Then they went out, as they had been told to do. And they took off their shoes and stockings, which they had not been told to do—but, on the other hand, had not been told not to—and walked barefooted in the grass still cool and dewy under the trees. And they put on their boots again and explored the park, and explored the stable-yard, where a groom was rubbing bright the silver buckles of the harness and whistling as he rubbed. They explored the stables and the harness-room and the straw-loft and the hay-loft. And then they went back to the park and climbed trees—a little way, because though they had always known that they would climb trees if ever they had half a chance, they had not, till now, had any chance at all.
And all the while they were doing all this they were looking—at the back of their minds, even when they weren’t doing it with the part you think with—for the garden.
And there wasn’t any garden!
That was the plain fact that they had to face after two hours of sunshine and green out-of-doors.
‘And I’m certain mother said there was a garden,’ Caroline said, sitting down suddenly on the grass; ‘a beautiful garden and a terrace.’
‘Perhaps the Uncle didn’t like it, and he’s had it made not garden again—“Going back to Nature” that would be, like Aunt Emmeline talks about,’ Charles suggested.
‘And it’s dreadful if there’s no garden,’ said Caroline, ‘because of the flowers we were going to send in letters. Wild flowers don’t have such deep meanings, I’m certain.’
‘And besides we haven’t seen any wild flowers,’ said Caroline. ‘Oh, bother!’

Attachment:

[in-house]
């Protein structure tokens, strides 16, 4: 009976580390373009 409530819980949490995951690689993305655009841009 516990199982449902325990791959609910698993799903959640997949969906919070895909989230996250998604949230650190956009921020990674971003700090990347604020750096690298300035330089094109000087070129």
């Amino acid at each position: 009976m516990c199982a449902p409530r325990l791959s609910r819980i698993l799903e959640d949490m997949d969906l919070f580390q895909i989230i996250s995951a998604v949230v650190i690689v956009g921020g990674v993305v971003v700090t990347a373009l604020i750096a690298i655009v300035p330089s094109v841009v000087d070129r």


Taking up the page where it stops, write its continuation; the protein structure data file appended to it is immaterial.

‘Never mind,’ Charles said, ‘think of exploring the house—and finding the book, perhaps. We’ll ask the Elegant One, when we go in, why there isn’t a garden.’
‘We won’t wait till then,’ said Charlotte; ‘let’s go and ask that jolly man who’s polishing the harness. He looked as if he wouldn’t mind us talking to him.’
‘It was him drove us yesterday,’ Charles pointed out.
So they went as to an old friend. And when they asked William why there wasn’t a garden he answered surprisingly and rather indignantly:
‘Ain’t they shown you, Miss? Not a garden? There ain’t a garden to beat it hereabouts. Come on, I’ll show you.’
And, still more surprisingly, he led the way to the back door.
‘We aren’t to go indoors till dinner-time,’ said Caroline; ‘and besides, we should like to see the garden—if there really is one.’
‘Of course there is one, Miss,’ said William. ‘She’ll never see you if you’re quick. She’ll be in her room by now—at her accounts and things. And the Master’s never about in these back parts in the morning.’
‘I suppose it’s a lock-up garden and he’s going to get the key,’ said Charles in a whisper. But William wasn’t.